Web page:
The Unseen Costs of Family Leave

Government Mandates Create Disincentives to Hiring Women

Paulist Father Robert A. Sirico is president of the Acton Institute for the Study of Religion and Liberty in Grand Rapids, Michigan.

Young women interviewing for jobs in the past year may have noticed potential employers looking carefully at their ring fingers. No, it’s not an example of sexual harassment. Rather, employers are growing more skeptical of hiring (and promoting) young married women of child-bearing age.

Employers have long taken sex into account when hiring workers. The turnover rate for women is higher than for men, since a woman is more likely to leave her job to have a baby, or move when her spouse is transferred. Thus, companies were already less likely to hire and promote women.

But the Family and Medical Leave Act, which went into effect in July 1993, has increased the costs of hiring women. The law requires companies with more than 50 employees to grant full-time workers employed for one year 12 weeks of unpaid leave in any 12-month period. Employees can take this leave for birth or adoption of a child, or serious personal or family illness. And companies are legally bound to give workers their jobs back or an equivalent position when they return. Employers know that women of child-bearing age are most likely to take advantage of this government-mandated benefit. Thus, the “benefit” is another reason for firms to choose another candidate for a job.

Consider what Tama Starr, president of the ArtKraft Strauss company, told The New York Times: “If you are an employer, you will look at a young woman and say, ‘Can we really entrust her to do crucial responsibilities that no one else can do because she’s going to take three months off?’” Starr’s answer to the economically logical, if politically incorrect, question: “You protect women so they can nurture babies and that’s very nice, but you keep them at the lower end of the pay scale.” Put bluntly, it is a lot easier to find temporary help to replace a clerical worker than a professional.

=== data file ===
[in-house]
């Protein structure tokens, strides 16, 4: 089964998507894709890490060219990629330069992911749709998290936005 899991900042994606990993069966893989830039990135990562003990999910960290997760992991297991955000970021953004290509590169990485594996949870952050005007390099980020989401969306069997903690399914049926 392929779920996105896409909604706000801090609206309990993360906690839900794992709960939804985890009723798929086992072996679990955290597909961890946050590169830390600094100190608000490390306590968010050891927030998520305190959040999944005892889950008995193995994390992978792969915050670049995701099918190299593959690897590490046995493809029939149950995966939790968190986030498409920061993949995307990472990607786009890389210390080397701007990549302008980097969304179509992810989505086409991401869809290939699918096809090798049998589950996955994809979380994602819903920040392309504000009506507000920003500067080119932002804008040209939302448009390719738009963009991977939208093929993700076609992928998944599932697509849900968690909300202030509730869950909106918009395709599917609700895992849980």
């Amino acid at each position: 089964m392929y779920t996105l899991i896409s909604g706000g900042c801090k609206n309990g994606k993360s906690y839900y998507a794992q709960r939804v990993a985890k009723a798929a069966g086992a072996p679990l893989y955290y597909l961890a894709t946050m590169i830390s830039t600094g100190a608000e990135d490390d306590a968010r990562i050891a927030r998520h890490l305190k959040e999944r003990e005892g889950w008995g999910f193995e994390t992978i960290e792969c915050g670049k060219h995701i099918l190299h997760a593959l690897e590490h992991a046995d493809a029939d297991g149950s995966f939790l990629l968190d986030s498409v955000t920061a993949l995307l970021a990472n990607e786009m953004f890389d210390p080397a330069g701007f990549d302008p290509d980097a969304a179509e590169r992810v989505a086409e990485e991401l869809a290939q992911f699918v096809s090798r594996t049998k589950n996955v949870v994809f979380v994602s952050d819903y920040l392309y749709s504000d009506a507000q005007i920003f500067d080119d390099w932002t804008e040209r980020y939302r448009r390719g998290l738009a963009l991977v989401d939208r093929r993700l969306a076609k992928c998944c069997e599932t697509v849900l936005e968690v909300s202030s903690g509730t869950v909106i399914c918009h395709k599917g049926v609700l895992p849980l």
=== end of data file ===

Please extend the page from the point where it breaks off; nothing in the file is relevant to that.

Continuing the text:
Some women have already felt the negative effects of the legislation. A spokesman for “Nine to Five,” the National Association of Working Women, complained that their Long Island branch recently received 22 phone calls from pregnant women who believed they had been fired by employers seeking to get them out of the way before the law took effect. Sex discrimination is illegal, of course, but it is not always irrational. Employers are usually going to follow market dictates, since that’s why they are in business. To root out rational sex discrimination would require the government to police virtually every employment decision in the country.

Obviously, for fear of lawsuits if nothing else, companies cannot simply stop hiring women. But businesses can try to hire women who seem least likely to take advantage of the new law. These days, an acknowledged lesbian would be a better bet than a blushing new bride. Similarly, a single woman over 35 is a more attractive candidate for a job or promotion since statistically she is less likely to marry and have children than her younger counterparts.

Thus, pro-family groups should have led the fight against family-leave legislation. Unfortunately, however, many believed the liberals’ claim that family leave really was good for the family. Isn’t it “pro-family” for employers to give women 12 weeks off to have kids? Not when the government mandates it, creating a powerful incentive for women with professional aspirations to remain not only childless but also single.

Government intervention in the name of the family didn’t begin with this legislation and, unfortunately, won’t end with it. The next step, demanded by many family-leave advocates, will be to require companies to give employees paid leave, something that would dramatically increase the disincentive to hiring women. And if the inconvenience of children is keeping women from being company workers, politicians are likely to push for increased subsidies for and regulation of day care, if not federally run centers.

Moreover, the Family and Medical Leave Act must be considered in the context of other laws that restrict the labor market. Labor Secretary Robert Reich, for example,wants to raise the minimum wage and index it to the rate of inflation. If an employer can’t afford to pay up, he will have to let workers go. And if Congress passes the administration’s health-care plan, businesses will have additional heavy expenses to bear.

Poor economic conditions, largely resulting from misguided federal fiscal and monetary policies, in conjunction with ever-higher rates of taxation, have forced many mothers to work even when they would prefer to remain home with their children. The government’s first priority, then, should be to help relieve the financial pressure on women to work. At the same time, it should drop measures that artificially inflate the costs of hiring mothers. Officials should allow women to negotiate their own contracts, making the choice of salary levels and benefits that best meet their own needs and that of their families.

Many politicians have paid lip service to reversing the breakdown of the family. Federally mandated family leave was one of their answers. But the family is a natural product of a free society and needs no special privileges from government to thrive. American families would be better off if government undid the damage it has previously caused, instead of “helping” by passing ever more counterproductive measures like family leave.

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